Thus, it is time for boards of directors to insist that top management take full responsibility to right the wrongs of their organizations.  It is incumbent on top management, and lower levels in turn, to clarify lines of responsibility and authority, to define the values of their organizations, to impose clear lines of accountability and to review regularly issues that arise. Confronting and solving problems is a big part of the job. Basking in increased sales, profitability and market share at the expense of ignoring core issues is a dangerous path that has often set back businesses several years and cost, or should have cost some CEO’s their jobs.

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FAILURE TO ANTICIPATE: THE WALMART EXAMPLE

Posted in Anticipating A Crisis, Anticipation, Business Crisis Management, corporate integrity, Crisis Communication Strategy, Crisis Management, Crisis Management Planning, Doing the right thing, Ethics and Crisis Management, Honesty and directness in dealing with a crisis, Wal-Mart on May 3rd, 2012 by mnayor

On April 22nd, 2012 The New York Times broke a huge story on Wal-Mart’s Walmex subsidiary. The subsidiary is alleged to have systematically engaged in bribery in order to grease the wheels of  its store expansion program in Mexico. Two of its most senior executives have been directly implicated in the scheme and the subsequent cover-up. The fallout has been dramatic including upcoming Congressional and Justice Department investigations and investigations within Mexico, a precipitous drop in Wal-Mart’s stock price, and perhaps worst of all, a huge black eye to WalMart’s reputation for integrity.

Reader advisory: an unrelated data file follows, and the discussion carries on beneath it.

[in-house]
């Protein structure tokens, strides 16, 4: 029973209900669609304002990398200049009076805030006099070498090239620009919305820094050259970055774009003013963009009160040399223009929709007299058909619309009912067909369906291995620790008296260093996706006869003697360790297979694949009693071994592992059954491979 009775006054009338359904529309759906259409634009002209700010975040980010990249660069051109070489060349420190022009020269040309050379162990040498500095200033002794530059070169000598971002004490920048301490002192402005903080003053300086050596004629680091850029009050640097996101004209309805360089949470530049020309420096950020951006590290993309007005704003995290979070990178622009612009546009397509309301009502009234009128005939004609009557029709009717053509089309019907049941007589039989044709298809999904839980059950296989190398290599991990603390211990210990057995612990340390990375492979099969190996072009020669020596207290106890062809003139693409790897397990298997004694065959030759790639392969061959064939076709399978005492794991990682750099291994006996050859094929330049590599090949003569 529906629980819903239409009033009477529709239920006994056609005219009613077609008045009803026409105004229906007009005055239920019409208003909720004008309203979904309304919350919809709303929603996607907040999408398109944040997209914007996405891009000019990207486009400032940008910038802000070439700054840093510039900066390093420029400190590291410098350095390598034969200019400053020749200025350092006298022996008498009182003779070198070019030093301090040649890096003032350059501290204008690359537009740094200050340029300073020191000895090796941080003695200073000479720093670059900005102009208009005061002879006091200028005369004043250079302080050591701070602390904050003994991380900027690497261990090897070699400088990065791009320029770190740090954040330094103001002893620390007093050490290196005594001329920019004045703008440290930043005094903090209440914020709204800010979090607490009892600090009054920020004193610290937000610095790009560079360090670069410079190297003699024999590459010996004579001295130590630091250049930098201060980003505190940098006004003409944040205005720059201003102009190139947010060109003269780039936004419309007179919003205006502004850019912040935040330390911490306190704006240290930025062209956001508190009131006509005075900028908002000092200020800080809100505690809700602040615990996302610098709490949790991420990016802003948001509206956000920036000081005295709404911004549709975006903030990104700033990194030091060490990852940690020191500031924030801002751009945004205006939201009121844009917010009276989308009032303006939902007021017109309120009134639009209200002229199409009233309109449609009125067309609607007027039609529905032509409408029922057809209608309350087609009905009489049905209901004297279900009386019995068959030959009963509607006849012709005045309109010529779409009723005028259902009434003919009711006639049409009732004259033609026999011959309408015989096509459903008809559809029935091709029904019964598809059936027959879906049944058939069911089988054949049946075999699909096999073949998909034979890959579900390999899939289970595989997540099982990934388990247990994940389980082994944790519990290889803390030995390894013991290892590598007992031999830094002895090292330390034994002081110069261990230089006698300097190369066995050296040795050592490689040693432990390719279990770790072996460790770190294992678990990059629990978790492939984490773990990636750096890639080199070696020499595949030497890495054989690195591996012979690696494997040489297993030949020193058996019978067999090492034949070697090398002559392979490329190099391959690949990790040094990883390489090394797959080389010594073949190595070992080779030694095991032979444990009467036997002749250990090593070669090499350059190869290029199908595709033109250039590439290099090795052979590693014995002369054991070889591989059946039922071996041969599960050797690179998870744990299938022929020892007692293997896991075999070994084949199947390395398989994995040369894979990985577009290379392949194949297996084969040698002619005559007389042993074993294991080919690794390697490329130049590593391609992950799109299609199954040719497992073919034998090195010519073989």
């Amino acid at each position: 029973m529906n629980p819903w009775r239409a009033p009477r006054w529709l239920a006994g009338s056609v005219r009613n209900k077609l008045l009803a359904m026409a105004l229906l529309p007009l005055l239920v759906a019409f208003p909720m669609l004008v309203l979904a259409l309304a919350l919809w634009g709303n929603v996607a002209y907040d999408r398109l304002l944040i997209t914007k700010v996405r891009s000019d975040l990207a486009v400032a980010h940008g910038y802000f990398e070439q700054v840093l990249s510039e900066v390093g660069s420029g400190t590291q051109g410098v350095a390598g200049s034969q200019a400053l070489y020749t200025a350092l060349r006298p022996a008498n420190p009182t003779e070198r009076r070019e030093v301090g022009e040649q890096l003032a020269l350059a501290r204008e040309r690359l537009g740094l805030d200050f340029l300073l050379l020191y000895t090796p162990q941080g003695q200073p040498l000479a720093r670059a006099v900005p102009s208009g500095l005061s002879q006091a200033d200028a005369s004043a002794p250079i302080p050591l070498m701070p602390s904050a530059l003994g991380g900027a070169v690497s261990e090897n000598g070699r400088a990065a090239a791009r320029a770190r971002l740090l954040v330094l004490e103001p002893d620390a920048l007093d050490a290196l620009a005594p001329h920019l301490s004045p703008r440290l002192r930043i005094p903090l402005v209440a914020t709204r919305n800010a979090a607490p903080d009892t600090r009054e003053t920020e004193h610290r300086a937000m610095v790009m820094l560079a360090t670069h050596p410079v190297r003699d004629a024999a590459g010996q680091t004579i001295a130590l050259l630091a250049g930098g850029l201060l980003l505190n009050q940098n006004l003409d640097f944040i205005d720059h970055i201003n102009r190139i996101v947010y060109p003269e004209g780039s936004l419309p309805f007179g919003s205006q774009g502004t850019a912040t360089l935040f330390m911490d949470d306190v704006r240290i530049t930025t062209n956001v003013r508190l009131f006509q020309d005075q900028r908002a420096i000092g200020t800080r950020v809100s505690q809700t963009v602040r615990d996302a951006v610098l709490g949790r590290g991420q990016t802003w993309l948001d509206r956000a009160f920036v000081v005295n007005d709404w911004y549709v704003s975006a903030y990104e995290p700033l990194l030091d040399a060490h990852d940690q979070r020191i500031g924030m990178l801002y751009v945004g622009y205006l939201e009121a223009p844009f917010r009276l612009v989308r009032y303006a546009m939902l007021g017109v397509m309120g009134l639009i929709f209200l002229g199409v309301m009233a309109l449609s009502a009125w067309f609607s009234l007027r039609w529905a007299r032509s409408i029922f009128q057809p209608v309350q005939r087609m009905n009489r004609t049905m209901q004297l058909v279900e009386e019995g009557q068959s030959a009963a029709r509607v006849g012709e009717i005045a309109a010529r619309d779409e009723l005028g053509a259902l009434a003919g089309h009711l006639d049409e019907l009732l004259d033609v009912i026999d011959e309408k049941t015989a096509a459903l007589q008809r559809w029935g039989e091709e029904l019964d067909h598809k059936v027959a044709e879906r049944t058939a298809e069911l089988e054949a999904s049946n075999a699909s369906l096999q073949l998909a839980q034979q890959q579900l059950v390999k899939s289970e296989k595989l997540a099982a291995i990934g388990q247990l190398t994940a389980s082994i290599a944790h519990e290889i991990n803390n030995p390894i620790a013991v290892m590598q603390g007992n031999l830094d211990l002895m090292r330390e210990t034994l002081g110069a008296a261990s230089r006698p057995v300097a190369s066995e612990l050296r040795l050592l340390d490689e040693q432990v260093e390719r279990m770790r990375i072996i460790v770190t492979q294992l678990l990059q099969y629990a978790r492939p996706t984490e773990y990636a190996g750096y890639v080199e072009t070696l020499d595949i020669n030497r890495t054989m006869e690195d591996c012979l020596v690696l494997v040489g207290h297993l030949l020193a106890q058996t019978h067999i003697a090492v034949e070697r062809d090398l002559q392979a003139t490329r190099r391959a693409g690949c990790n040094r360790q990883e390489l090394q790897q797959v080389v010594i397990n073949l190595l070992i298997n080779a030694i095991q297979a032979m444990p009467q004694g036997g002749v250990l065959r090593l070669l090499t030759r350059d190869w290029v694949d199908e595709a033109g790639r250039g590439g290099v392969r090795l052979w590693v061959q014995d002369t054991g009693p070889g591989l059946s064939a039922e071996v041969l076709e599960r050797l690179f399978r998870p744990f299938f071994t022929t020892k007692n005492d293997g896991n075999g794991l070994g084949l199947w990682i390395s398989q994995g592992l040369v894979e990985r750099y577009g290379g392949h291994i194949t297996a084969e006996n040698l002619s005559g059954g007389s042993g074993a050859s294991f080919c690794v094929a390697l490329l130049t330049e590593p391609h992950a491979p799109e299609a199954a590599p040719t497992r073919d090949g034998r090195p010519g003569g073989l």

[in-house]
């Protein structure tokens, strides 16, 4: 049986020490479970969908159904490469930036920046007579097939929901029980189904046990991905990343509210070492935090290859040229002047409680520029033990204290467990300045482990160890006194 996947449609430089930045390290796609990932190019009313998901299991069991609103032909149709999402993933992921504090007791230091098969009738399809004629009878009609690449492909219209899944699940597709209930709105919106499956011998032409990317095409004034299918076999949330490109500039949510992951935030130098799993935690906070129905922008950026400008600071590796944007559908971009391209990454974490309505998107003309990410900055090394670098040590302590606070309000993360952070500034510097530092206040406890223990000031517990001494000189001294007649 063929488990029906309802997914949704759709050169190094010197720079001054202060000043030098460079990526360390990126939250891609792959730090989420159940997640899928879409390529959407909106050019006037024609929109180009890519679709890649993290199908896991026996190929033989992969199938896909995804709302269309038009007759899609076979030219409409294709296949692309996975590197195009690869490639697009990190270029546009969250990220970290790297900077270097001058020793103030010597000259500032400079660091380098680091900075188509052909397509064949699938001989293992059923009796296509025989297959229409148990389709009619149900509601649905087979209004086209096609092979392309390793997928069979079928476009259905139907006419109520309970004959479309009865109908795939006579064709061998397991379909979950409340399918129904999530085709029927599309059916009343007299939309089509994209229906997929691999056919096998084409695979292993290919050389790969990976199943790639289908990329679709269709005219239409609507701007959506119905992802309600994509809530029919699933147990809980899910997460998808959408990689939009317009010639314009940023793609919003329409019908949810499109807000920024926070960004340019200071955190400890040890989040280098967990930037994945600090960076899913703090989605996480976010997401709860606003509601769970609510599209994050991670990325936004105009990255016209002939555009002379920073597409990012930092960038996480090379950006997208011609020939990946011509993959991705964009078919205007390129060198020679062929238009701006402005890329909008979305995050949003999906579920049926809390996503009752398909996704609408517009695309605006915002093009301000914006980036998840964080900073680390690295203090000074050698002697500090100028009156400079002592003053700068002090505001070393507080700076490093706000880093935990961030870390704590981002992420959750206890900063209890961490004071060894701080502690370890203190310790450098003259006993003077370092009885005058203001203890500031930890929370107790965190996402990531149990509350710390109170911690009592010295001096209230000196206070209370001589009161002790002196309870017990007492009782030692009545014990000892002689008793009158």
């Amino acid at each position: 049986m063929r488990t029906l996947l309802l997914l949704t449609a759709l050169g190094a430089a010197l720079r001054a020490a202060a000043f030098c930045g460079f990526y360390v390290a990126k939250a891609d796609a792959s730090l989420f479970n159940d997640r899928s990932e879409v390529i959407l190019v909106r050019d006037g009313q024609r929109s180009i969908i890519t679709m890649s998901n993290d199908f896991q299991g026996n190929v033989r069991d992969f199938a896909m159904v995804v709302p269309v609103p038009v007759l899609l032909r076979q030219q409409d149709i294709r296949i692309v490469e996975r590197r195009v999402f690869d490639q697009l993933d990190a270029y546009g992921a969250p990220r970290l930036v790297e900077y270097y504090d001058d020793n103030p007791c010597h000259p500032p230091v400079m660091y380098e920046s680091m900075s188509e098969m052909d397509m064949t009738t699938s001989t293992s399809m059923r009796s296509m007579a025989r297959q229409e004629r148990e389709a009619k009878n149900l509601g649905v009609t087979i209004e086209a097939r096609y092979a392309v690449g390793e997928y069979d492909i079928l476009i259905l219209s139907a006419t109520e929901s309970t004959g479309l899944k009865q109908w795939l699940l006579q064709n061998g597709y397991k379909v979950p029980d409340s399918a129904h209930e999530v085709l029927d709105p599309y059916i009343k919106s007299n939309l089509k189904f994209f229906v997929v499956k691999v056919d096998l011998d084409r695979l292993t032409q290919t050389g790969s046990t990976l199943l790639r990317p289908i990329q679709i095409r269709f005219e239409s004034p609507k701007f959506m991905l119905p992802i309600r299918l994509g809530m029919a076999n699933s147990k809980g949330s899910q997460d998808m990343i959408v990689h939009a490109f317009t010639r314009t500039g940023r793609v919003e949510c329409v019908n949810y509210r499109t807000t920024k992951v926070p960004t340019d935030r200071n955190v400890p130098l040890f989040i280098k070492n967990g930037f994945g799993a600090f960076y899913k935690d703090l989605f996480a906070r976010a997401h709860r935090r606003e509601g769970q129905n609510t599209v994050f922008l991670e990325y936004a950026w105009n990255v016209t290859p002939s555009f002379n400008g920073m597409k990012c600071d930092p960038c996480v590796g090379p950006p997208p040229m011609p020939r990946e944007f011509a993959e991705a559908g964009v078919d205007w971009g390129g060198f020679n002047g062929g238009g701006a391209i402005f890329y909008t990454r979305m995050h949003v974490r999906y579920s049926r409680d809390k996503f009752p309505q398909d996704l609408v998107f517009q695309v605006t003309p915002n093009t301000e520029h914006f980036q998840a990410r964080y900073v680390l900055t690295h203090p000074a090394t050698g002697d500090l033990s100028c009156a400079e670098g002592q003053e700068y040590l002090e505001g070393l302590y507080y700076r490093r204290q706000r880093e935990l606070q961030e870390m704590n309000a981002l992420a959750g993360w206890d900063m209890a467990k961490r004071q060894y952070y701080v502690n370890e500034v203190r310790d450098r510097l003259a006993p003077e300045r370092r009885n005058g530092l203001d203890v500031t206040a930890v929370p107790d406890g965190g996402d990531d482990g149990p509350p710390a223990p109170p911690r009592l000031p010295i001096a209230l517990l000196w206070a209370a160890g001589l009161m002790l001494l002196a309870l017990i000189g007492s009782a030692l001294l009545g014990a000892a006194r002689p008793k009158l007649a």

This is a story that will not go away soon, even with the short collective memory for which the U.S.public is noted, and even with the perception we have, mistaken or not, about how business is done inMexico. The investigations and potential lawsuits will wend their way forward but Wal-Mart has an immediate problem: how to revive its reputation which was essentially snuffed out by one newspaper story. Unless there are very clear explanations that go beyond mere flim-flam, cut your losses Wal-Mart. Cooperate with investigations to ensure that they are completed rapidly. Develop your best explanations. Negotiate your fines for violating the Federal Corrupt Practices Act. Make restitution wherever it is required. Terminate those who were complicit. Get your house in order as quickly as you can.

 But this article is not about what to do now. It is about what should have been done. Wal-Mart’s story is as old as the hills. It is the same story as Richard Nixon and Watergate, Bill Clinton and Monica Lewinsky, Enron, Goldman-Sachs. And on and on and on. It is the story of hubris. It is the story of deceit. It is the story of the ostrich.